4 Things my Daughter Learned About Being Independent
“Independence is happiness.” Susan B. Anthony
Since last year, my daughter, Arissa, wants to go to an event in USA where her favourite actors put on a show and give autographs or photo ops.
We’ve instilled in her the idea of being independent, but we have to start implementing these habits now instead of waiting until she’s eighteen.
What is independence?
It’s standing on your two feet without being overly dependent on others. It’s about autonomy - the ability to make decisions for yourself based on the things you’ve learned about the world, your experiences, perceptions, and feelings, and how you interact with the world. Independence is empowering.
The event ticket itself, per person, is US$ 280 and photo ops are extra. Unfortunately, I can’t go as I’m doing a virtual training for a medical clinic during that time, but she agreed to pay for her dad and herself, and any extras.
Where is she getting the money from?
Arissa knew that in order to achieve her goal she needs to raise money. She had some birthday money but that wasn’t enough. Here’s what she decided to do on her own, with our approval:
- Garage sale (which her dad and I never have time to do), and we decided to split the money: 60% for her and 40% for parents.
- Working at the wellness centre when we need her. Fortunately, she got a job from her aunt and uncle - taking pictures and creating a catalogue for their products on Canva (she’s a great photographer).
- Sell her paintings for $20 (she loves painting classes) and she still has a few to sell!
As a parent, we want to make our teenagers happy and give them the best, but when they really want something, make them “sweat a little”. Ask them, “How are you going to contribute?” or “How are you going to raise money for what you want?”
Note: we do not pay our children for household chores because that is part of being a family, but if you’re in a country where hiring household help is a culture, then paying your child for chores is fine.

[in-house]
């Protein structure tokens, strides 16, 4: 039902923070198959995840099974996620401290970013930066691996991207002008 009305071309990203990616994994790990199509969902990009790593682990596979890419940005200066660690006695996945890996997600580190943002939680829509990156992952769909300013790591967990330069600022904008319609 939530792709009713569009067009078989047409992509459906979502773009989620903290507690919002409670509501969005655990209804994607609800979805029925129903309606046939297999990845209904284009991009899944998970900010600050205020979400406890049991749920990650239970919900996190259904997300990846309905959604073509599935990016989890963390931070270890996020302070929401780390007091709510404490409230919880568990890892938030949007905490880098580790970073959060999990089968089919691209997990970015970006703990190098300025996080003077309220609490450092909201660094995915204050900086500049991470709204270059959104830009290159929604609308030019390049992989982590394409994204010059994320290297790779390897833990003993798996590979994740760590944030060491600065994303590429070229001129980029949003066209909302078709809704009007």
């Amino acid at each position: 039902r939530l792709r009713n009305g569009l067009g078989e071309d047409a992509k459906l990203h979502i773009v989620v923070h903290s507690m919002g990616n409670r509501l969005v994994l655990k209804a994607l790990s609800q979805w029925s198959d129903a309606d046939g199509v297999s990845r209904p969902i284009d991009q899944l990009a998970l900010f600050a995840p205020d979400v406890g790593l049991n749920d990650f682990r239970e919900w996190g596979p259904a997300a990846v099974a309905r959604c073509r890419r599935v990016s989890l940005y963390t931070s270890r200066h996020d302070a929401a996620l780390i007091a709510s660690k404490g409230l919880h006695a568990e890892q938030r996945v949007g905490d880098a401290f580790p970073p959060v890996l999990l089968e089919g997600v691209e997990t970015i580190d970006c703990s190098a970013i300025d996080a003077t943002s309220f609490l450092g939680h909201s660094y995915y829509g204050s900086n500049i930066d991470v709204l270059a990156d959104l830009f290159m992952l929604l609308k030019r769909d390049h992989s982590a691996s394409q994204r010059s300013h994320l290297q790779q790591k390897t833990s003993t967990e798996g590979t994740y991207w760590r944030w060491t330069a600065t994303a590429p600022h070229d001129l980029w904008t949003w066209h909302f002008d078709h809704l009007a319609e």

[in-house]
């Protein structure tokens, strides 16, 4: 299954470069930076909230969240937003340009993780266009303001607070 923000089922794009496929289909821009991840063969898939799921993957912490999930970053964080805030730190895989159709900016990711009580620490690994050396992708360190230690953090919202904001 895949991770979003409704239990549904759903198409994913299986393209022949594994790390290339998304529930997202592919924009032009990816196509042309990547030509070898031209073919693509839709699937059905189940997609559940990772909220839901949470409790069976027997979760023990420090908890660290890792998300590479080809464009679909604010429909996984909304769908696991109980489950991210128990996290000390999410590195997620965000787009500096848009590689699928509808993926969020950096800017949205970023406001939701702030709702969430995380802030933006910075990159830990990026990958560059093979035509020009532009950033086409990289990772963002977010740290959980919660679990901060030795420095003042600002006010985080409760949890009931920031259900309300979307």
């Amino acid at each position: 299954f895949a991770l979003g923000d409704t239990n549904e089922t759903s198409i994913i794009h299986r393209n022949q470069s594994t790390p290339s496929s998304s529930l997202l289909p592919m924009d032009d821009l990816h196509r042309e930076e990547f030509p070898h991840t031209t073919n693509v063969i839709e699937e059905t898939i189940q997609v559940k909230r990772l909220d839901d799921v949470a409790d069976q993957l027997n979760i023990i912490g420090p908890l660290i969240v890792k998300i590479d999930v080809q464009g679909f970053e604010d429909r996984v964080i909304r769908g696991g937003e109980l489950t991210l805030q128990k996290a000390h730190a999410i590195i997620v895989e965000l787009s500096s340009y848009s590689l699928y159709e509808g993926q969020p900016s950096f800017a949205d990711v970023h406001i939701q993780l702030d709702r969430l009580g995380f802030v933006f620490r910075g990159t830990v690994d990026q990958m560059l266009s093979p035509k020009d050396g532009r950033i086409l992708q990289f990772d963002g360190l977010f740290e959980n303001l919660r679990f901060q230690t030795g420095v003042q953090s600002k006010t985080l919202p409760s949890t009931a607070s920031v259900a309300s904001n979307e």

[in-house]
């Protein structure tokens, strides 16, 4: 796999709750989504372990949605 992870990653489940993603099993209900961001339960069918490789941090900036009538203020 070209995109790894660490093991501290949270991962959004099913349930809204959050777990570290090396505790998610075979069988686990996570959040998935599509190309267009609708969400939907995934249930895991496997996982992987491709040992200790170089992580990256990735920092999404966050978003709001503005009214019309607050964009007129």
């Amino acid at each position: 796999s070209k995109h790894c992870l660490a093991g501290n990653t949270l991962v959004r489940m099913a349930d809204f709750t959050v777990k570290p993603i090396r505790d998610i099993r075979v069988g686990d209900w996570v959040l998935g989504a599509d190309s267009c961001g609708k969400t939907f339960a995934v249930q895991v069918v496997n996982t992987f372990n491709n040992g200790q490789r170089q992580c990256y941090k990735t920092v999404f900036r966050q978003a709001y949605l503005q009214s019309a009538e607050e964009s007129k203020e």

Here are four things she learned to help foster valuable independence:
1. She learned responsibility
We are allowing her the freedom to achieve her goal. She can go to this event with one of us, but she has to find a way to pay for the event.
2. She became creative and resourceful
Now that she had a goal to achieve, she became determined. I recall her reading a blog post on how to make money as a kid! She had great ideas.
3. She learned how to be organized, autonomous and confident
This isn’t something that comes naturally to most people, but it is a skill that can be learned and honed to perfection. We gave her items to sell at the garage sale, but she priced it all and laid it out for the sale. She sat in the garage negotiating sales with adults and she’d talk them into buying something. There is great freedom in being able to properly assert yourself.
4. She became aware of her strengths
During my trainings on “Resiliency in the Workplace”, I encourage the idea of stretching the Resilience Zone – where you take ownership of any setbacks and reset yourself to bounce back; where you do the unfamiliar and crush status quo.
- She didn’t know how to insert pictures into a word document and was getting frustrated. Instead she found an easier program to create a catalogue.
- She had never done a garage sale, let alone negotiate deals! But this experience made her realize that she could sell!
When you invest in stretching your resilience zone, not only do you become aware of your strengths, but you build new ones in the process and blow your limiting beliefs out of the water.
Staying “independent” by forcing yourself to be alone isn’t the right kind of independence. Dependence doesn’t mean you’re weak, spineless, or can’t do anything for yourself. Both independence and dependence are good, necessary, and healthy - and they don’t oppose each other as you might think.
Learning to stand on our own two feet isn’t stating that dependence is unattractive or undesirable. It is healthy to be able to trust others.
What I’m teaching my child is goal-setting, decision-making, choices and consequences, budgeting, being resilient in the face of challenges, and most of all creating her own happiness.